Contributed by Carolyn Bryan (

Following are the rules for CardSen$e (a new game that is played with a standard deck of cards):


Rules of Play:
Objective:Avoid taking Qspade.
Payoff:Player who wins trick on which Qspade is played pays $100 to bank.
No Trump. Dealer leads. Spades cannot be led at any time during game unless player on lead has only Spades in his hand.
Objective: Avoid winning the next-to-last and the last tricks.
Payoff: Player who takes next-to-last trick pays $50 to bank; Player who takes last trick pays $100 to bank.
Rules of Play: No Trump. Dealer leads first (any card he wants to lead).
Objective: Win as many tricks as possible.
Payoff: Banker gives the appropriately marked chip to the winner of each trick. At the completion of play, each player adds the numbers on his chips and multiplies this total by $10. This dollar amount is what the player receives from the bank. For example, if a player wins the 1st, 4th, and 11th tricks, then he would receive $160 from the bank (1+4+11 = 16 x $10 = $160). The 1st trick is worth $10; $20 for 2nd; $30 for 3rd; etc.
Rules of Play: Dealer names a Trump Suit or declares No Trump. The dealer leads first (any card he wants to lead). For challenging purposes only, the value of each trick is $50.
Objective: Play all of one's cards before any other player can play all of his.
Payoff: Bank Pays $100 to player who is 1st Out; Bank pays $50 to 2nd Out; 3rd Out receives nothing and pays nothing; 4th Out pays $50 to bank; 5th Out pays $75 to bank; 6th Out pays $100 to bank; 7th Out pays $125 to bank; 8th Out pays $150 to bank.
Rules of Play: Dealer names "Start Card" and designates Aces as High (above the Kings) or Low (below the deuces). The first card played must be one of the 4 "start cards." If dealer has a "start card," he plays first. The next card played can be the card on either side of the "start card" or one of the remaining "start cards." Example: The dealer call 9s as "start cards" and Aces Low. The first card played must be a 9; then the 8 or 10 of that suit may be played or one of the other 9s can be played. Play begins with the dealer and goes clockwise. If a player does not have a card that will play, he must pass. Only one card may be played at each turn. If a player fails to play when he can, he automatically is last, and each subsequent infraction by other players next to last, etc. However, penalized players must continue to finish the hand as if they did not renege. At the first moment a player has only one card remaining to play, if he fails to announce "last card "before the next play (which includes a "pass" call), he must pay $10 to each of the other players. Use the markers (1 thru 8) to identify the order of completion. If the 2s are designated start cards, then in those suits in which they have been removed, the start cards will be 3s.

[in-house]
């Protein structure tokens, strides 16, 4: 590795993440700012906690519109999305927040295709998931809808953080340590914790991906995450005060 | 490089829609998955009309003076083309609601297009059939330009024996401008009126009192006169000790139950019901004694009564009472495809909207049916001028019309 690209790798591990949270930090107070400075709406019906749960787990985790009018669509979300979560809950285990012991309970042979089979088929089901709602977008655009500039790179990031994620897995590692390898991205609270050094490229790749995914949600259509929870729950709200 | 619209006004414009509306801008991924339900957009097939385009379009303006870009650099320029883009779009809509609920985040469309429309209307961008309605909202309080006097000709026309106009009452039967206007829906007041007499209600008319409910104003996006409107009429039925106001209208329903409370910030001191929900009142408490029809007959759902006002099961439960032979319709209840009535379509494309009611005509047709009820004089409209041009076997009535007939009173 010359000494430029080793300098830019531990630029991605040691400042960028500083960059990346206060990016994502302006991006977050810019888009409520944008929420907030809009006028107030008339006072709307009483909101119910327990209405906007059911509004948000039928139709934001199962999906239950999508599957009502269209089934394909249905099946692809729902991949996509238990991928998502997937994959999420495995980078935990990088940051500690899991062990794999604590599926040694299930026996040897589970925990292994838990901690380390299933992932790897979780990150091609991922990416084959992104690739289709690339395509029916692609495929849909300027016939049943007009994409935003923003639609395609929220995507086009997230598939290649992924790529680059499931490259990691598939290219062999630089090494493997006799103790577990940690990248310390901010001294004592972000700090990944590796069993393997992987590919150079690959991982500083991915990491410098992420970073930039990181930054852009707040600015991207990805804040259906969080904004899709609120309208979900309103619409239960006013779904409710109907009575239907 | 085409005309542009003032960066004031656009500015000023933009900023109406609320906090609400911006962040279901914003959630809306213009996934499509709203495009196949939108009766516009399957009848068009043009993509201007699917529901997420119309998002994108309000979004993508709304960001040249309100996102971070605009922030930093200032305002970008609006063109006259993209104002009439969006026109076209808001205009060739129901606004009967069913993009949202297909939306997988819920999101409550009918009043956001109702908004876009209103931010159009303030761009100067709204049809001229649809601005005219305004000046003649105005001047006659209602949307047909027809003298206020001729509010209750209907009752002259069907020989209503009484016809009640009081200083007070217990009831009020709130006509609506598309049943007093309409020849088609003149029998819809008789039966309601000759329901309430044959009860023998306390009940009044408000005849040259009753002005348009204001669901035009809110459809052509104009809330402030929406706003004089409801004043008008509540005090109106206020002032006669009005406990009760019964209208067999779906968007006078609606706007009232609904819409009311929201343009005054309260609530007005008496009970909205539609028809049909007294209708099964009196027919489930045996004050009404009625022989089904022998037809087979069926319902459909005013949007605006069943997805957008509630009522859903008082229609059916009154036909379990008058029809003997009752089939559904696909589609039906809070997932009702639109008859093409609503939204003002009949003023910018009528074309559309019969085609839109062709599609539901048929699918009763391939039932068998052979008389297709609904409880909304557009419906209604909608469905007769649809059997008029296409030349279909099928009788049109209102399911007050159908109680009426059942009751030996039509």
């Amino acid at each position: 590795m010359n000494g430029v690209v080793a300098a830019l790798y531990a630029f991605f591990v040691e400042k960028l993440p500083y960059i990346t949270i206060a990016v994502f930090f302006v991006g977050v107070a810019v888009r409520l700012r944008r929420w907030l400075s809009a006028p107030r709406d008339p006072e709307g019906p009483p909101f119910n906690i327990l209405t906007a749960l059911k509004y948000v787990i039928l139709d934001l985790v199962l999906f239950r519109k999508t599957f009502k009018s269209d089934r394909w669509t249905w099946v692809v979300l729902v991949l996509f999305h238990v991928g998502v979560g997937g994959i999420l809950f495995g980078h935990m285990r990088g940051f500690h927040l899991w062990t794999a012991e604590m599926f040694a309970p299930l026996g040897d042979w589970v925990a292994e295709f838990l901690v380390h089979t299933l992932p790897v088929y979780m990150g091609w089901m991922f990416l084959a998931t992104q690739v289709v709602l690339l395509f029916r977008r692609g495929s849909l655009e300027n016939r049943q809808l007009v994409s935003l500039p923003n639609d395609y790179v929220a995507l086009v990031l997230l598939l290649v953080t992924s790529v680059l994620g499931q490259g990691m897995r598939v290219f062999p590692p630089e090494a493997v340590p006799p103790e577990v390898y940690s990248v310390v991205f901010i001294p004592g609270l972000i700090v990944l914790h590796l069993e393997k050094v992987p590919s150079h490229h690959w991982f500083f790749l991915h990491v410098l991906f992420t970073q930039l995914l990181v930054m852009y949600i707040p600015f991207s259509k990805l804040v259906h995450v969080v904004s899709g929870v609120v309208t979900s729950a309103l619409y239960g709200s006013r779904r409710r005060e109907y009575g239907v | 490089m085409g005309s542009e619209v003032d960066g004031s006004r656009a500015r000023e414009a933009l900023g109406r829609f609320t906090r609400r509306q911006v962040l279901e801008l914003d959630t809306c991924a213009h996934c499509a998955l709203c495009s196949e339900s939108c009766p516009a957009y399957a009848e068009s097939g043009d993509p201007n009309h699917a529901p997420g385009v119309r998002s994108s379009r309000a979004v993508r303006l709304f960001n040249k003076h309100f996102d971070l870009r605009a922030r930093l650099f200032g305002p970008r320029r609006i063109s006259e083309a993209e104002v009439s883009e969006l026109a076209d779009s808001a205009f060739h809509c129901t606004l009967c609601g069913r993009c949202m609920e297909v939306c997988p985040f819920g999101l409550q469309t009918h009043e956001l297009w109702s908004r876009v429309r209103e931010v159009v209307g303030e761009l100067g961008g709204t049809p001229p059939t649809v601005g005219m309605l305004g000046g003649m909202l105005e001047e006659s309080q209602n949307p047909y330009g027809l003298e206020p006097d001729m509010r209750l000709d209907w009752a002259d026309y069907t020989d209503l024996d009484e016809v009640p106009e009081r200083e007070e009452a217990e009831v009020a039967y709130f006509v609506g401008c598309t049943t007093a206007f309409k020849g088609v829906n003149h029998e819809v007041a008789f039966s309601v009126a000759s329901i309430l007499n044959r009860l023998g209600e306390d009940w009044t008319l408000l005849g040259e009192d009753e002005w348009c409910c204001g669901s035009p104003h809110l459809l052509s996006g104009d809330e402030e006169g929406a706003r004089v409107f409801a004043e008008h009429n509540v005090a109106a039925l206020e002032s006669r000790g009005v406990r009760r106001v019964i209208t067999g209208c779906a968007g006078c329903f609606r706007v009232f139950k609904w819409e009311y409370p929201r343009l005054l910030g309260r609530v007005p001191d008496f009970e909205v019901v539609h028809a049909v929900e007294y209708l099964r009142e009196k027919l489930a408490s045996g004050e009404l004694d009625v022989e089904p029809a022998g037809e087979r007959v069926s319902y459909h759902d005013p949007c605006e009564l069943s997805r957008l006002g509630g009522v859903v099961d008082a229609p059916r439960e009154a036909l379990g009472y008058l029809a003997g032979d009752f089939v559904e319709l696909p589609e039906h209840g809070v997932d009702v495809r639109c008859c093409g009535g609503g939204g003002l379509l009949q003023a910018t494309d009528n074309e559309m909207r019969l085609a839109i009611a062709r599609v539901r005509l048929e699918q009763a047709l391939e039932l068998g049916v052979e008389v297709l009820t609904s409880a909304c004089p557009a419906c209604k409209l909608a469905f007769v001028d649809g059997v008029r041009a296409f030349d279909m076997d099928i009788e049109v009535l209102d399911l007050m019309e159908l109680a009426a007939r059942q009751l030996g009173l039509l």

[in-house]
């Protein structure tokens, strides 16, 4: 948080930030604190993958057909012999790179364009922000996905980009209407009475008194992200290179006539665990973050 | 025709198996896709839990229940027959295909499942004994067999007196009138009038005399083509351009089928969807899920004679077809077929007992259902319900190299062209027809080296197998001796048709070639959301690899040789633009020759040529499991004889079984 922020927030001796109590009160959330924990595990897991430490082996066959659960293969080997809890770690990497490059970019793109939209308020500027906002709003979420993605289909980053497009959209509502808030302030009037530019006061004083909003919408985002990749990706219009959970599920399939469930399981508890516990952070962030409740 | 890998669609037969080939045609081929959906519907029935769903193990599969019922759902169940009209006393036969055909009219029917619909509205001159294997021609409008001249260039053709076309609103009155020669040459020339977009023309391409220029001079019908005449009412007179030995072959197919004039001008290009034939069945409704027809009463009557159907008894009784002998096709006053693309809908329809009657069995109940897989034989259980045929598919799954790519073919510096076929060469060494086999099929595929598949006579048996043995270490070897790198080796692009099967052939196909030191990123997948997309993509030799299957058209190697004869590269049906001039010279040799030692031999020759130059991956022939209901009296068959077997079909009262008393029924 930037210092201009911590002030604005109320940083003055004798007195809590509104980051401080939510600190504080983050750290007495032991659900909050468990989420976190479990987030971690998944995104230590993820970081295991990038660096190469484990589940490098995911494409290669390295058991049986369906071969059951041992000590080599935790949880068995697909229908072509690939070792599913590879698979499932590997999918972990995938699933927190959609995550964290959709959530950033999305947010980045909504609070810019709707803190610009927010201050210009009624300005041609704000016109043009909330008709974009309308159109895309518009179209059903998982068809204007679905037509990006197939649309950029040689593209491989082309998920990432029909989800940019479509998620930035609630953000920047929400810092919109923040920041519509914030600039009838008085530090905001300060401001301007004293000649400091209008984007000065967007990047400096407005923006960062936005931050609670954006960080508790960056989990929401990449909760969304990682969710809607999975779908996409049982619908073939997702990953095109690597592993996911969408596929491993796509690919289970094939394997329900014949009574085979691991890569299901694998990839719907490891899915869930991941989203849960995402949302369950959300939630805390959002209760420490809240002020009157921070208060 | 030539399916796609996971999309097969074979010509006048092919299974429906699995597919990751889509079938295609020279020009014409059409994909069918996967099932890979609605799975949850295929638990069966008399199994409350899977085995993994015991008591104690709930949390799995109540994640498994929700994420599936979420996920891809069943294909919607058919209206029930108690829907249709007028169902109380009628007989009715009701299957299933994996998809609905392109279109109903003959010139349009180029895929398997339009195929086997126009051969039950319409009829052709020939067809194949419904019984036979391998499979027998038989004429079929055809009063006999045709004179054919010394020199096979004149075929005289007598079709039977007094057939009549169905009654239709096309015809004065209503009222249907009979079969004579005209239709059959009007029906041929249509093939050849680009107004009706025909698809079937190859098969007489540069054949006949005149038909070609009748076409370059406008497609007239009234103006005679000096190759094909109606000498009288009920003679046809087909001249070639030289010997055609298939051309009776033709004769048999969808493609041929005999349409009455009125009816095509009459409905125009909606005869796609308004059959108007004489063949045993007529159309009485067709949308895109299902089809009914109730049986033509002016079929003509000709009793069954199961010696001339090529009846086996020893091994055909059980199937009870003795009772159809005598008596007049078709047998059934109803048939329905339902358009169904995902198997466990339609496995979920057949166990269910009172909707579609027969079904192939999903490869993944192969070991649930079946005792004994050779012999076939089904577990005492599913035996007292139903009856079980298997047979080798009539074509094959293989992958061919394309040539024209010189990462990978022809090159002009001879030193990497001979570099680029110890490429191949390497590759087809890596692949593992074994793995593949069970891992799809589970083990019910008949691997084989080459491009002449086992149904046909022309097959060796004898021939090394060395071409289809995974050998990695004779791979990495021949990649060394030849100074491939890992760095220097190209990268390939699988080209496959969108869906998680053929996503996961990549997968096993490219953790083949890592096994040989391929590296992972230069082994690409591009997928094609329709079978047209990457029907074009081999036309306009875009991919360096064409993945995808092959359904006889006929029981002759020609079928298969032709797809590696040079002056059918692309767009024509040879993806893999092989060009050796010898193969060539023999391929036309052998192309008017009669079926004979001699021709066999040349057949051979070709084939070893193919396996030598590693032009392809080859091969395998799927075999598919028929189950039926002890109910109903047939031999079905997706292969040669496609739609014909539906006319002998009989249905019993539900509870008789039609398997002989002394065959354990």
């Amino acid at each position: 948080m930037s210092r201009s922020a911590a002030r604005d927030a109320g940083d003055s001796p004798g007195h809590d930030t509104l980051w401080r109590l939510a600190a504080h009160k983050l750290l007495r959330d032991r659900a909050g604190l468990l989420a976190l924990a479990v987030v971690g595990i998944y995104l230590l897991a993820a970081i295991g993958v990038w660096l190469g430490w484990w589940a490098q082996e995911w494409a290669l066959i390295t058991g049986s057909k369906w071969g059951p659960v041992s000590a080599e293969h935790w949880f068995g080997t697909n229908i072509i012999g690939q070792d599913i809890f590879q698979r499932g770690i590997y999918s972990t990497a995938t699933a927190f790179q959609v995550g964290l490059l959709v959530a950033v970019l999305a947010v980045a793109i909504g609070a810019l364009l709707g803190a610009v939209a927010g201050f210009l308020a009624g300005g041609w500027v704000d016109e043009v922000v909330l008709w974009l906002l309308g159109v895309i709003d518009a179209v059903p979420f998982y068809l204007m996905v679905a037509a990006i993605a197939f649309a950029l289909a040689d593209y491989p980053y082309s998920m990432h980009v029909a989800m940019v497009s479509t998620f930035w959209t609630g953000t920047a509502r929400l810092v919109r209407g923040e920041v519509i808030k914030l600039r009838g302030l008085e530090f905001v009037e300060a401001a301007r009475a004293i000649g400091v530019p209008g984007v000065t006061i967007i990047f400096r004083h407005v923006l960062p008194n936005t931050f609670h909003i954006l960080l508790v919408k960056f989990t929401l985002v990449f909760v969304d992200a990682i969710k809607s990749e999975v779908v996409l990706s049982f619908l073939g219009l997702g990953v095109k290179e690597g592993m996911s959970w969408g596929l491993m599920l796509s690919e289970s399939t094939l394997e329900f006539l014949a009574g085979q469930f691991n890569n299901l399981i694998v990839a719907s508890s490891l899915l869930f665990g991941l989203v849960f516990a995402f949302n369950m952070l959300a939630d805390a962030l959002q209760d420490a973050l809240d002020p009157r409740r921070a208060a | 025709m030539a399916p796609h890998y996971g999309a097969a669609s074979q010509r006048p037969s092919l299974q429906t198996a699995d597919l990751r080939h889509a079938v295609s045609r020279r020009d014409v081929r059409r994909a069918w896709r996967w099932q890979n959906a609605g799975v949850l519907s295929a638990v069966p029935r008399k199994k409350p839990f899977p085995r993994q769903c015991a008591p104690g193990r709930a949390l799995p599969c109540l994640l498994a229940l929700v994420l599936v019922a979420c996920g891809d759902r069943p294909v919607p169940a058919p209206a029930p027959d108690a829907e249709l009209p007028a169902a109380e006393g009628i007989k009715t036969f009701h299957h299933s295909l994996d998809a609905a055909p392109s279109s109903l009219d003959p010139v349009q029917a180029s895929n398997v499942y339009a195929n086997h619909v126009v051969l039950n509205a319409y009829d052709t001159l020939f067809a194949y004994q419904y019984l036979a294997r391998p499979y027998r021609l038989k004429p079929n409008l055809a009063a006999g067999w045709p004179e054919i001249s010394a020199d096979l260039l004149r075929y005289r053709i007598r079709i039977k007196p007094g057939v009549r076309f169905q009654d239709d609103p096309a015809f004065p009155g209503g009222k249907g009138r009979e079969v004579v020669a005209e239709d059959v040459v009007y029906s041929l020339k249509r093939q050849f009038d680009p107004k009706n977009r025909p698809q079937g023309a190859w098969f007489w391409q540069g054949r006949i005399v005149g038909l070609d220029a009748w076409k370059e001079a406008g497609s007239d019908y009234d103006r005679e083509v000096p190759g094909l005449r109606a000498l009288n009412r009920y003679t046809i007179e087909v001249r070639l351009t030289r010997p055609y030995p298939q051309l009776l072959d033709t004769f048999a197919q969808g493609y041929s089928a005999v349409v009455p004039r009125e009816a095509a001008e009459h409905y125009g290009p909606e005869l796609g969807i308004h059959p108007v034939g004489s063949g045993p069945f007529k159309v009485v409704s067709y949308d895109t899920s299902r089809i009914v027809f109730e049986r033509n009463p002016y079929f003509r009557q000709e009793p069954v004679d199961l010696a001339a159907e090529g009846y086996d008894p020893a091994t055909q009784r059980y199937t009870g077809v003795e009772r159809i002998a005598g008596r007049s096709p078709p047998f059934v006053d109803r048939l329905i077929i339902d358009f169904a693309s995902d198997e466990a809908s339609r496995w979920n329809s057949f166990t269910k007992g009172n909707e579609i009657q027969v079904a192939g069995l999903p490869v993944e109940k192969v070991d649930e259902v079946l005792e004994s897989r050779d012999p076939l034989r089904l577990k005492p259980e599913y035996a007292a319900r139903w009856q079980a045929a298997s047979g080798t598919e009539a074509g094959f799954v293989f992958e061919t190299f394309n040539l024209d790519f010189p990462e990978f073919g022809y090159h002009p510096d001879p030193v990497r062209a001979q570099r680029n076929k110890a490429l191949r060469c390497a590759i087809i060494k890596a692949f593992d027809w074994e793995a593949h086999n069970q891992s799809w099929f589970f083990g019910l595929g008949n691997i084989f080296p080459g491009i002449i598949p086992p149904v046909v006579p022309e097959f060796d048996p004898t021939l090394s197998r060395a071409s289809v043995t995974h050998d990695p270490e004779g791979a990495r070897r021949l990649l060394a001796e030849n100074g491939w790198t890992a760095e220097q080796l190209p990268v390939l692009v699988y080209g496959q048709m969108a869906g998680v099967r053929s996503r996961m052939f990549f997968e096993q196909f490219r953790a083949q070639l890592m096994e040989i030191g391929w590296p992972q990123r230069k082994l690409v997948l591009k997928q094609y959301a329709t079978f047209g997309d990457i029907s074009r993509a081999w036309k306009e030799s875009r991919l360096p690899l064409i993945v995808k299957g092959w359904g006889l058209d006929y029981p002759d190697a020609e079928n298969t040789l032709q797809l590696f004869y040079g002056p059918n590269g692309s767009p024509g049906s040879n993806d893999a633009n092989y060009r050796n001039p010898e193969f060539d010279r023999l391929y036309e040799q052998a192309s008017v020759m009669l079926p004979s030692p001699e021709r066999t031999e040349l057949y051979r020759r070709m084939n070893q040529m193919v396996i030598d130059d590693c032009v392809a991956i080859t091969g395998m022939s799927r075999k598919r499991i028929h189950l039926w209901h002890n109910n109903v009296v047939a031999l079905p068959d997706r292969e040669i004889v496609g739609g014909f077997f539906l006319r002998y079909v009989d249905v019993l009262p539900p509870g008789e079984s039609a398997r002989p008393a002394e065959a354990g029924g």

General Instructions

The Game: CardSen$e is a game of winning or losing money during the play of 4 hands selected by each player as he deals. The 4 hands are Queen of Spades , Last 2, Tricks and FanTan. The objective is to have the most money at the end of the game. Depending on the number of players and the tempo of play, a game generally takes from 1 to 2 hours to complete. Good Luck!!

Beginning the Game: There are 3 skill levels by which CardSen$e can be played. Novice is the easiest and should be played by all new CardSen$e players regardless of their card expertise. This approach thoroughly familiarizes a player with all aspects of the 4 hands. Progression to the second level, Intermediate, then the highest level, Expert, can be individually determined as one's proficiency develops. All will soon enjoy the full measure of this extremely demanding game and spend many delightful hours with family and friends. However, CardSen$e is much like chess -- somewhat simple to learn the mechanics of play, but absolutely impossible to master.

Best suited for all new players of CardSen$e, pre-teens and inexperienced card players. Each player will play the 4 hands in the specific order outlined below. Challenging and Doubling are omitted from this level. Each player plays:
  • 1st Deal - Queen of Spades
  • 2nd Deal - Last 2
  • 3rd Deal - Tricks
  • 4th Deal - FanTan
Instead of playing the hands in a predetermined sequence, as in the Novice level, the judgment of the dealer is severely tested by allowing him to choose among the hands he has not played, the one which is most appropriate for the cards he has been dealt. For instance, if he has a lot of low cards, he might choose Last 2, if they are bunched -- FanTan, and if high cards with a long suit, Tricks. Remember, each of the 4 hands can be chosen only once by each player. Challenging and doubling are also omitted from this level.